“Super scout” leaves Pirates after being denied chance to interview with Yankees

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Mike Leuzinger, who’s described by Rob Biertempfel of the Pittsburgh Tribune Review as a “super scout,” has left the Pirates after being denied an opportunity to interview with the Yankees.

Leuzinger has been with the Pirates since 2004 and told Biertempfel “that kind of stung” when the team denied the Yankees’ request shortly after the season ended.

I wish I could’ve known what the job was. I asked [director of amateur scouting Joe DelliCarri] if he would reconsider. I just wanted to have that opportunity. I’ve been an area scout for 20 years and I think I can do more. When I looked into the crystal ball a couple years down the line with the Pirates, I think I’d be in the same spot.

Obviously an area scout–even one described as a “super scout”–leaving an organization isn’t usually particularly newsworthy, but given some of the other recent stories about how the Pirates run things I figured it was worth pointing out.

As Biertempfel writes: “It seems odd the Pirates would value him enough to block the Yanks from stealing him away but also not offer Leuzinger a promotion nor give him any indication one is possible in the near future.”

Sandy Leon homered twice in one inning, including a grand slam

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Red Sox catcher Sandy Leon achieved a rare feat during Monday afternoon’s Grapefruit League exhibition against the Orioles: he homered twice in one inning. One of those homers happened to be a grand slam.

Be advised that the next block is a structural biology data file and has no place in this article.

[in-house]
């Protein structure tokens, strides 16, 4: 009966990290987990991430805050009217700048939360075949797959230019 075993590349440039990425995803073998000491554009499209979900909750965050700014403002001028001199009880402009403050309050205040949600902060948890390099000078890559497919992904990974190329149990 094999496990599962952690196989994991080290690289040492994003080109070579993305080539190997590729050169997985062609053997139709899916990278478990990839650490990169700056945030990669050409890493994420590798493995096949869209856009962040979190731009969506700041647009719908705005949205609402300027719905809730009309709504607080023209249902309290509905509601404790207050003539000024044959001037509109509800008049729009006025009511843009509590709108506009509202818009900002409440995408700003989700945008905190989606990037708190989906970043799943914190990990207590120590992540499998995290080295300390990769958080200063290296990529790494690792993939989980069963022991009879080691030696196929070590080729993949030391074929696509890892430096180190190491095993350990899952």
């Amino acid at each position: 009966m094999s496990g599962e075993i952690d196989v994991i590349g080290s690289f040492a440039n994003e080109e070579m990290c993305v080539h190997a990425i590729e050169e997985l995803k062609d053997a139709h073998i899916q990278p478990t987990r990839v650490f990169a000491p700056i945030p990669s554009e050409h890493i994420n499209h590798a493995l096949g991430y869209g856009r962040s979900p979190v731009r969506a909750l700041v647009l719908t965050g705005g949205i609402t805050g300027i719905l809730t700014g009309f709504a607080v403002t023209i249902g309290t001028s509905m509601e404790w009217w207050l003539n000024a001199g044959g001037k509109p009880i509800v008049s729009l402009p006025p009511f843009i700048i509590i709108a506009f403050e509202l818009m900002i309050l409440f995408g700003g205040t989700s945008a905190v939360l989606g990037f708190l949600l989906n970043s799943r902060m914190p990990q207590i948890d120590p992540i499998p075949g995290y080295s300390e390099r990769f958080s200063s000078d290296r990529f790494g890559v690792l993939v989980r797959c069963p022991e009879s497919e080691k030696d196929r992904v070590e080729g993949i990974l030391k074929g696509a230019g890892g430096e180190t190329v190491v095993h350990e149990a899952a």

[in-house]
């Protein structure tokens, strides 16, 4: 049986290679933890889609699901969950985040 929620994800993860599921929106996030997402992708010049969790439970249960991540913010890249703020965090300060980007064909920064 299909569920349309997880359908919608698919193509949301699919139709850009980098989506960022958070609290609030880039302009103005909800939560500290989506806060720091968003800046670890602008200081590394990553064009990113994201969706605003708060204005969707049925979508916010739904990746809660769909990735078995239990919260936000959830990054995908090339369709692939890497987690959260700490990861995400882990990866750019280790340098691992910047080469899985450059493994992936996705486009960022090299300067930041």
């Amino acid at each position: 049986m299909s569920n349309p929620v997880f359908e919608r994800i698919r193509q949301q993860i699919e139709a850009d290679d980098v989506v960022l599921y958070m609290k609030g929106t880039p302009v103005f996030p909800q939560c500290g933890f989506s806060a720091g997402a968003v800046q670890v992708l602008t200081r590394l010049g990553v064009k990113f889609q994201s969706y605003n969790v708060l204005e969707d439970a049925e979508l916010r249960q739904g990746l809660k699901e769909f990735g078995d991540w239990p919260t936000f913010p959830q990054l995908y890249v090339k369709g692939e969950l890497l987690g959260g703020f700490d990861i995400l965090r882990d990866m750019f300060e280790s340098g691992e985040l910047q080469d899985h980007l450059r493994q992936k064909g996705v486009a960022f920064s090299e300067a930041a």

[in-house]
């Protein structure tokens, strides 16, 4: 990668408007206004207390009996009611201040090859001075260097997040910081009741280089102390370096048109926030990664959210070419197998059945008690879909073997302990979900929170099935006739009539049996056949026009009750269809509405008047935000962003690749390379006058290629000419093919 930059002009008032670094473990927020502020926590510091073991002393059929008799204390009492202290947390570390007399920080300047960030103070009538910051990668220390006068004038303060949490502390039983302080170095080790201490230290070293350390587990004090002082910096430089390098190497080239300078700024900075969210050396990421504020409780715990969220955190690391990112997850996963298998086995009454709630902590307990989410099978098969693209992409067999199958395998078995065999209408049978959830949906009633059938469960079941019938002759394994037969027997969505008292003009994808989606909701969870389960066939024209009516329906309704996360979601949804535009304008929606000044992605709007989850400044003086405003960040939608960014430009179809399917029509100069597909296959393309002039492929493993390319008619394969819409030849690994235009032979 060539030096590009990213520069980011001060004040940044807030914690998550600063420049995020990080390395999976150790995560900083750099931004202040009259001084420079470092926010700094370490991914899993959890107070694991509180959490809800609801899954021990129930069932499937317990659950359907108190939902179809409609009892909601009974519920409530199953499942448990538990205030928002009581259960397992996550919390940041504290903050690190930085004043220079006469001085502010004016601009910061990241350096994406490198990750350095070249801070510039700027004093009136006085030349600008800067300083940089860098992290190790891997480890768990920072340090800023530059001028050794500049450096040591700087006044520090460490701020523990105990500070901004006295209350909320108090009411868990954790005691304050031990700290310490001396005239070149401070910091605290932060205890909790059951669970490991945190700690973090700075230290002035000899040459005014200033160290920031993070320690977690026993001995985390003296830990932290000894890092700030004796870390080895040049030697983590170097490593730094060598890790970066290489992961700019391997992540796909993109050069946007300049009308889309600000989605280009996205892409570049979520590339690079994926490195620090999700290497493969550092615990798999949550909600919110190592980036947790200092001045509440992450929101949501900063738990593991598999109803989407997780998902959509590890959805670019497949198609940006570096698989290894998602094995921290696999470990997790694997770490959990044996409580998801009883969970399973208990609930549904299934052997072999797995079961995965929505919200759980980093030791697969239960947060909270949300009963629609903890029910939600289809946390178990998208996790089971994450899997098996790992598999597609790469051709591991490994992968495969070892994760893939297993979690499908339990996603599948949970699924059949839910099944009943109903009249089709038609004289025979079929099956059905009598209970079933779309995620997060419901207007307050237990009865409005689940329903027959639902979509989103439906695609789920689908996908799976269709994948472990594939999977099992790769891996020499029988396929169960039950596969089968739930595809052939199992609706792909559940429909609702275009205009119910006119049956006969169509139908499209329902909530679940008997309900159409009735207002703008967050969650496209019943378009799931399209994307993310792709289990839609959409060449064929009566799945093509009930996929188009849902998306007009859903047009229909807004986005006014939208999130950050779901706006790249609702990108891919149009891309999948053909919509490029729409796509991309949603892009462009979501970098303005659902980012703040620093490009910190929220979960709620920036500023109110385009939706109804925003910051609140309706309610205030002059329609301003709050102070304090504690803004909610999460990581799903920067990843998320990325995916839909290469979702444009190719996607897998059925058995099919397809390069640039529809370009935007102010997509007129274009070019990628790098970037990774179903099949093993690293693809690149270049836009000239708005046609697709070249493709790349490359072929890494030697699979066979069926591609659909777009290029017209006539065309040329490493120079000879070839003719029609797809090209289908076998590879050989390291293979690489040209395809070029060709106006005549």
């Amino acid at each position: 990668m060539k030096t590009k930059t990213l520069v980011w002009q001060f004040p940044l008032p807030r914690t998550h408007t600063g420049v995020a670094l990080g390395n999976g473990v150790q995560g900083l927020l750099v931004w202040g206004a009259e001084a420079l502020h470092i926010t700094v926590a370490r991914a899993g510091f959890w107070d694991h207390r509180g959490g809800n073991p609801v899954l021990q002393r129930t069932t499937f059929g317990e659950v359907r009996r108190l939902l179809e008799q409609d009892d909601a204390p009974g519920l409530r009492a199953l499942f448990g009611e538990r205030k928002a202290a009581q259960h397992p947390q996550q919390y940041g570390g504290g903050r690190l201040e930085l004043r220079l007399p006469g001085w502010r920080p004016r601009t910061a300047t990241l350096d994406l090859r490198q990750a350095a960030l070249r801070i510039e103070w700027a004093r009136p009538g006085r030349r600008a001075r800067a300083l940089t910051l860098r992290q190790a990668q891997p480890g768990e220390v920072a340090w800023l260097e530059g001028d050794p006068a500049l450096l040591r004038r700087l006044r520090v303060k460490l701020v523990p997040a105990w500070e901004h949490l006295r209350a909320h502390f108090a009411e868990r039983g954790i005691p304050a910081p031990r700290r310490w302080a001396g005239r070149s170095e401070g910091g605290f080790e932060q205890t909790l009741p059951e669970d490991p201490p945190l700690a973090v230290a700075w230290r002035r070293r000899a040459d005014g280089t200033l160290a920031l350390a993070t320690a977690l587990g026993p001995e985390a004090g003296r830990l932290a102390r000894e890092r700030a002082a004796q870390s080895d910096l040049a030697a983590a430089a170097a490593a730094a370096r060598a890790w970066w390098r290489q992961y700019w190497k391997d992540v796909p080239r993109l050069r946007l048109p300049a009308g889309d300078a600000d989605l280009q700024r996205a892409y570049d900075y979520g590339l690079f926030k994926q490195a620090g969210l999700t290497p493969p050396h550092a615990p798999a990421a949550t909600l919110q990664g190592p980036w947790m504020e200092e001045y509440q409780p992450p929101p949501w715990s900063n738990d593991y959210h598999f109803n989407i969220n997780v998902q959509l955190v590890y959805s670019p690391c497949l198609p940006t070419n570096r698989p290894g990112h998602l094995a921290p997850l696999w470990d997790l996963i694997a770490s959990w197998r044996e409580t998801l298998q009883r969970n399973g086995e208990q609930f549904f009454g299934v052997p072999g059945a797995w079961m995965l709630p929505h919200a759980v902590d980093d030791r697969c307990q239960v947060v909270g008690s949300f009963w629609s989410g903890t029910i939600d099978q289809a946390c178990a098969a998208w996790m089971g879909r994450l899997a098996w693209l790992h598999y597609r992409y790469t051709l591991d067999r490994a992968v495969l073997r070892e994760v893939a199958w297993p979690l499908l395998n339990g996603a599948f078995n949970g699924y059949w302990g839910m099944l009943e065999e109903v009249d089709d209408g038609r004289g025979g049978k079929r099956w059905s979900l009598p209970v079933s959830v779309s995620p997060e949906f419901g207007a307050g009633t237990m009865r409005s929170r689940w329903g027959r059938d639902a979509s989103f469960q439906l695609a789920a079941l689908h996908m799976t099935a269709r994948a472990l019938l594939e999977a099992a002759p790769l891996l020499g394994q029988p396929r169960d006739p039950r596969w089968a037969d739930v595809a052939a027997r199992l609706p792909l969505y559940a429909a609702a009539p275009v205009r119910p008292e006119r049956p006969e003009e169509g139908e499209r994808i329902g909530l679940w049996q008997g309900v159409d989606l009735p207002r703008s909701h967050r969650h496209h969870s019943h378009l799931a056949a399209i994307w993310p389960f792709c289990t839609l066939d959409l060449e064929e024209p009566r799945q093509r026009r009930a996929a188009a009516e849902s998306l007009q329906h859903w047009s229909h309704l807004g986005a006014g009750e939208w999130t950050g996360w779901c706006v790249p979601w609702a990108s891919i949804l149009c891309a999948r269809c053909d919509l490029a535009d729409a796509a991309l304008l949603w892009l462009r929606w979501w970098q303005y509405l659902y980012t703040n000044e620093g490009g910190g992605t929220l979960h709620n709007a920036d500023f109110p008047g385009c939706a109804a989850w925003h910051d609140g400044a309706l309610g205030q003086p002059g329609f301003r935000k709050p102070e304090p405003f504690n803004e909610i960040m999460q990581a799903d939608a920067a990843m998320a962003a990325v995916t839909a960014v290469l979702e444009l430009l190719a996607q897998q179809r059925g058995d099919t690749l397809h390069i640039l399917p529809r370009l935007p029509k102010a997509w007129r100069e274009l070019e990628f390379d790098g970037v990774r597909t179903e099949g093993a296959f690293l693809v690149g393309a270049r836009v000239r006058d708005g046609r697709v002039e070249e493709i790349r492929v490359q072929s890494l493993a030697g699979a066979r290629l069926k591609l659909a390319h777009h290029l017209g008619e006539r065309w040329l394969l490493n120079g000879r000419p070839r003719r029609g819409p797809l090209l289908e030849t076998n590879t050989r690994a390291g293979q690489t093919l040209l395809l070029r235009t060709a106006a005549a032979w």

Leon led off the top of the fifth inning with a solo home run off of Logan Verrett. Verrett continued to get knocked around, giving up three singles and a walk before being relieved by Brian Moran. Moran gave up a walk to load the bases, then a single to knock in a run and keep the bases loaded. Leon stepped back to the plate and swatted a grand slam to left field, making it an eight-run fifth for the Red Sox. The Sox would tack on one more before the inning was mercifully ended.

How often do players homer twice in one inning during the regular season? Not that often. Since 2010, the feat has been accomplished four times in the American League and twice in the National League. The Orioles’ Mark Trumbo was the only one to do it last year.

As for Leon, he’s on track to open the season as the starting catcher in Boston, Jason Mastrodonato of the Boston Herald reported last week.

Phillies release veteran catchers Ryan Hanigan and Bryan Holaday

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The Phillies announced on Monday that the club released veteran catchers Ryan Hanigan and Bryan Holaday. Both were competing for the back-up catcher spot on the team’s 25-man roster. With both out of the picture, that means Andrew Knapp has won that honor.

Knapp, 25, hit a combined .266/.330/.390 with eight home runs and 46 RBI in 443 plate appearances last year at Triple-A Lehigh Valley. He did not have a great spring but has hit well as of late, which likely pushed him ahead of Hanigan and Holaday. Knapp will serve as the understudy to starting catcher Cameron Rupp.